Today, researchers at the New England Complex Systems Institute (NECSI) released new modeling results they claim demonstrate the predictive validity of their food price model. Last September, they released a detailed report showing that US ethanol expansion explained the underlying secular rise in food prices, while financial speculation explained the two price spikes, in 2007-8 and 2010-11. (See my post on the study.) The Institute, which performs mathematical modeling to reveal social and political trends, has now extended its model to January 2012. With no modifications, the model still fits food price trends, predicting to a high degree of accuracy the bursting of the food price bubble last year.
In our recent report on the food crisis and a recent article in Economic and Political Weekly, Sophia Murphy and I argued that the international community has thus far failed to address the underlying causes of the food crisis. As the NECSI report highlights, those causes include biofuels expansion and price volatility stemming from excessive financial speculation and the lack of adequate food reserves.
One of the strengths of the model is its identification of two distinct trends that need explanation. One is generally rising prices, which need to be explained by underlying supply-and-demand fundamentals, what NECSI researchers call the “new equilibrium price.” The other is price volatility, which produced the two price spikes most commonly associated with new food crisis. Both are important, they have different causes, and these imply different policy conclusions.
See NECSI’s model results, and an excerpt from today’s press release, below.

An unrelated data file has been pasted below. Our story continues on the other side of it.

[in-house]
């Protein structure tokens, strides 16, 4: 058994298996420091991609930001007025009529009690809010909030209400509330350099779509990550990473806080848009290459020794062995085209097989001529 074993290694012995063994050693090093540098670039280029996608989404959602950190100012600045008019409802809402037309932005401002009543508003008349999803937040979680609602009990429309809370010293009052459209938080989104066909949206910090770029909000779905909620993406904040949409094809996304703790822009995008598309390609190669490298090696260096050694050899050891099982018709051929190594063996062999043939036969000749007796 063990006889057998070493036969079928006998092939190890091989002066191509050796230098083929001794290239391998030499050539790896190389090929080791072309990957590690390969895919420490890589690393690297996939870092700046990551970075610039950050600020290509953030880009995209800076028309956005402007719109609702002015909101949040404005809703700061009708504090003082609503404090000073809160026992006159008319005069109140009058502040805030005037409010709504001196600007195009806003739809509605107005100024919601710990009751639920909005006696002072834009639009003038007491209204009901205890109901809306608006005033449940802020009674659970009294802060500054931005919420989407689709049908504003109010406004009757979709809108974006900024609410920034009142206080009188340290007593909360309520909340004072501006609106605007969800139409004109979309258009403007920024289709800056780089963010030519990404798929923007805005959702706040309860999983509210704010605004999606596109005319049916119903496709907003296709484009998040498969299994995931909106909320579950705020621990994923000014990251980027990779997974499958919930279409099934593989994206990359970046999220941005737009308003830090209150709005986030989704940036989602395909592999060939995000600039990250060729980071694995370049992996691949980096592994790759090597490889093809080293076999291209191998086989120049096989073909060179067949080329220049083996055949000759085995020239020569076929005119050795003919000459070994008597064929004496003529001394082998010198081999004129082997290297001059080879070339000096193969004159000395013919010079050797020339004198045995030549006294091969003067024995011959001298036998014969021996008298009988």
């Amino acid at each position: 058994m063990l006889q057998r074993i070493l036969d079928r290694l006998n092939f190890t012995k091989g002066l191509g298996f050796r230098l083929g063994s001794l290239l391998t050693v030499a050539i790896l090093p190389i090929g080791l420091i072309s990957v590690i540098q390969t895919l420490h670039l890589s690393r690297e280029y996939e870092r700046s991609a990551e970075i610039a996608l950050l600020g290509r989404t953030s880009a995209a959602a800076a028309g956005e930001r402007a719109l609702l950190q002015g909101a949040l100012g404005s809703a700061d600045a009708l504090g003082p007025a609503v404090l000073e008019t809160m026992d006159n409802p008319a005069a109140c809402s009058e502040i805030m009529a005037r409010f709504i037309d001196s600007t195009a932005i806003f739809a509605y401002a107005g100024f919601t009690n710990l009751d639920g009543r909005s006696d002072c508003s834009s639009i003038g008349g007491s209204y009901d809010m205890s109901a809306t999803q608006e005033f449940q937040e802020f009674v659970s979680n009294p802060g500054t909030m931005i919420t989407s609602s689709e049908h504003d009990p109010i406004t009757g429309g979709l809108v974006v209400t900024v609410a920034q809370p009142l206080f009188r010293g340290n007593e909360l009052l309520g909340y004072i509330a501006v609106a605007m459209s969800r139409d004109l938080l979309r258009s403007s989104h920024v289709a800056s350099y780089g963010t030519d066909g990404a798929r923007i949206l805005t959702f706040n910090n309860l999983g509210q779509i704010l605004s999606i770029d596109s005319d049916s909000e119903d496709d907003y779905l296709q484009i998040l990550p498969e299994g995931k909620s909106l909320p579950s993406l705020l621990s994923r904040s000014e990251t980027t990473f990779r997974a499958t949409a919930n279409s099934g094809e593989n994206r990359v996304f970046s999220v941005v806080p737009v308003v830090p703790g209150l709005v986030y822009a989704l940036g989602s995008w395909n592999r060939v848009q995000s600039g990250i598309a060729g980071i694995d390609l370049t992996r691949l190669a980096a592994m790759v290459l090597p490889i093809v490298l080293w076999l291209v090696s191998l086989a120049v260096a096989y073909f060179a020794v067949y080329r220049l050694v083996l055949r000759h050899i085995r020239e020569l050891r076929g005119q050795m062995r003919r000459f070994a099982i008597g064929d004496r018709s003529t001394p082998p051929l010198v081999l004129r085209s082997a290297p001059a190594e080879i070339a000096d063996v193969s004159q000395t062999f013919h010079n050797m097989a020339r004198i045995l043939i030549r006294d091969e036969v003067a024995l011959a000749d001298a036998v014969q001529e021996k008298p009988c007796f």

NECSI’s updated model results:
From NECSI’s press release:
NECSI president, Yaneer Bar-Yam, who co-authored last year’s food-price study as well as the latest study update, said that the fit with the FAO Food Price Index is still “strikingly quantitatively accurate, validating both the descriptive and predictive abilities of the model.”
To extend NECSI’s earlier model ten months out and to still witness a fit is important, he added.
“This means we have validated it for data points that were not around when we first made the model. It predicted the burst of the 2011 food bubble at the exact time it happened, when many were saying that high food prices were there to stay. Success in predictive validation is remarkable. The conclusions are reinforced greatly that high food prices are due to ethanol and speculators–with all the relevant policy implications.”
For further information on the study, UPDATE 2012 — The Food Crises: Predictive validation of a quantitative model of food prices including speculators and ethanol conversion, visit http://necsi.edu/research/social/foodprices/update/